Since President Rafael Correa came to power seven years ago, U.S. relations with Ecuador have been rocky. Most recently, in December 2013, the U.S. Agency for International Development decided to pull out of Ecuador in 2014 after the agency failed to reach an agreement with Quito over continued support of democracy promotion efforts, which the Correa administration regards as targeting the government. Just days later, the Correa government reacted angrily to a Washington Post report alleging that the CIA had offered crucial assistance to Colombia in a 2008 strike against FARC rebels in Ecuadorean territory; the U.S. had denied any involvement at the time.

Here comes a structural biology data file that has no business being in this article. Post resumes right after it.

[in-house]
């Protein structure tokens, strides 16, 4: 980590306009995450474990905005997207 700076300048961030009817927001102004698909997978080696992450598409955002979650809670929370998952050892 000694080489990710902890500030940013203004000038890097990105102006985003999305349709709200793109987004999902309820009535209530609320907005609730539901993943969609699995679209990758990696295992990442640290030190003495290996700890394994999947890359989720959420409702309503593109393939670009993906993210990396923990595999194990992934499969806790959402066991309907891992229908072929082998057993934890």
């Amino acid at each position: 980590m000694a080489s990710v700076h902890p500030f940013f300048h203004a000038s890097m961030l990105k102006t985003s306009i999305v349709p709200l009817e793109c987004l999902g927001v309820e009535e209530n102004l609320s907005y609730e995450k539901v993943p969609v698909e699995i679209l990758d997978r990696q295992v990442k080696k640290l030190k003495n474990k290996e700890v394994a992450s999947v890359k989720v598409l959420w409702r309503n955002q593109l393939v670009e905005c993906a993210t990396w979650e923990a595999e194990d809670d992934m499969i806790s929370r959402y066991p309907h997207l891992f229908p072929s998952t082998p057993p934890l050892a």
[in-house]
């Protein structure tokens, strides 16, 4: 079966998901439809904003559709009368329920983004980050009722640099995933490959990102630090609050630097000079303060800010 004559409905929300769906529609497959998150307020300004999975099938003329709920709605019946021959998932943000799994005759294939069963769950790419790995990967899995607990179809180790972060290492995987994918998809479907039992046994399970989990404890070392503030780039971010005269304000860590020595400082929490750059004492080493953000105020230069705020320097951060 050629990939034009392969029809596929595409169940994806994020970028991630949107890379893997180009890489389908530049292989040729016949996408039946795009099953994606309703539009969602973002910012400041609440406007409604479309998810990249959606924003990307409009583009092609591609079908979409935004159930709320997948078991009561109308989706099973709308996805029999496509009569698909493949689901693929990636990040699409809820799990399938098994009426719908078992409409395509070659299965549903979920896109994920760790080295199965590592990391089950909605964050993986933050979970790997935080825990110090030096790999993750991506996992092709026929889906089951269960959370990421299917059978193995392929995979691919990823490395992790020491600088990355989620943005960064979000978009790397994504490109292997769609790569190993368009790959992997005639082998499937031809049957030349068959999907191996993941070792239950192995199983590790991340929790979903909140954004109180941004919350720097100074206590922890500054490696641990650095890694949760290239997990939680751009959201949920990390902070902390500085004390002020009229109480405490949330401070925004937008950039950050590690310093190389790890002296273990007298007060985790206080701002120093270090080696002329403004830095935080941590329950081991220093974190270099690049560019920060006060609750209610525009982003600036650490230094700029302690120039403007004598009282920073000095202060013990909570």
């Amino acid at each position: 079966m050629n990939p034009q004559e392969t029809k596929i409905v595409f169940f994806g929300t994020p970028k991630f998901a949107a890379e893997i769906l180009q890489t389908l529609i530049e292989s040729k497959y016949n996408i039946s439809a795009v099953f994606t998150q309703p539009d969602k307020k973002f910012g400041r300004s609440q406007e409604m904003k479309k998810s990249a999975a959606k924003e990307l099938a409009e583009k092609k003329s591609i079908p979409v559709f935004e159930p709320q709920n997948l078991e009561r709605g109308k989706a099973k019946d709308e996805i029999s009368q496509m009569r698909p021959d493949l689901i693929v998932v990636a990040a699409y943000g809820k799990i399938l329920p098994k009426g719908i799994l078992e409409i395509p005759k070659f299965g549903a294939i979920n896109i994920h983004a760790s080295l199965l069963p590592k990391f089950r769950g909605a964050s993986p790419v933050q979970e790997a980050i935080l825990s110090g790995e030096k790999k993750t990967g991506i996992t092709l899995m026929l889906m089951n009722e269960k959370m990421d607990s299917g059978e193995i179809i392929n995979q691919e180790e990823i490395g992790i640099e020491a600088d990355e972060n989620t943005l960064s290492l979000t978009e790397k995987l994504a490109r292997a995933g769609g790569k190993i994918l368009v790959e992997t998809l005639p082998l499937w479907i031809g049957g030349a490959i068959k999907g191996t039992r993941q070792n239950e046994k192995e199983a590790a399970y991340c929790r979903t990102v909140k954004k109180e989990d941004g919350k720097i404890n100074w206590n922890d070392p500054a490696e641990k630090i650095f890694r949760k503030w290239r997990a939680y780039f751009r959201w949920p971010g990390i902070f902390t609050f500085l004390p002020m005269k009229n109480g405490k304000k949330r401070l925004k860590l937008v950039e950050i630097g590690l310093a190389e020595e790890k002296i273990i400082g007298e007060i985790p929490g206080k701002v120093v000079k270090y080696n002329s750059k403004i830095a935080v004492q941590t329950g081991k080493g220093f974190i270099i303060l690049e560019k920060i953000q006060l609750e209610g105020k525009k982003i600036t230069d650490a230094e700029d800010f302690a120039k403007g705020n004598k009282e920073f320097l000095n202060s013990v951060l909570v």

It is ironic that Correa, who has a doctorate in economics from the University of Illinois and presides over the only dollarized economy in South America, has such an antagonistic relationship with the United States. Also paradoxically, despite myriad problems, the U.S. remains Ecuador’s chief trading partner.
Re-elected twice, Correa has a dubious commitment to liberal democracy, but his popularity is beyond dispute—among the highest in Latin America. The stability he has brought is no small feat. In the decade before he came to power, Ecuador had 10 presidents.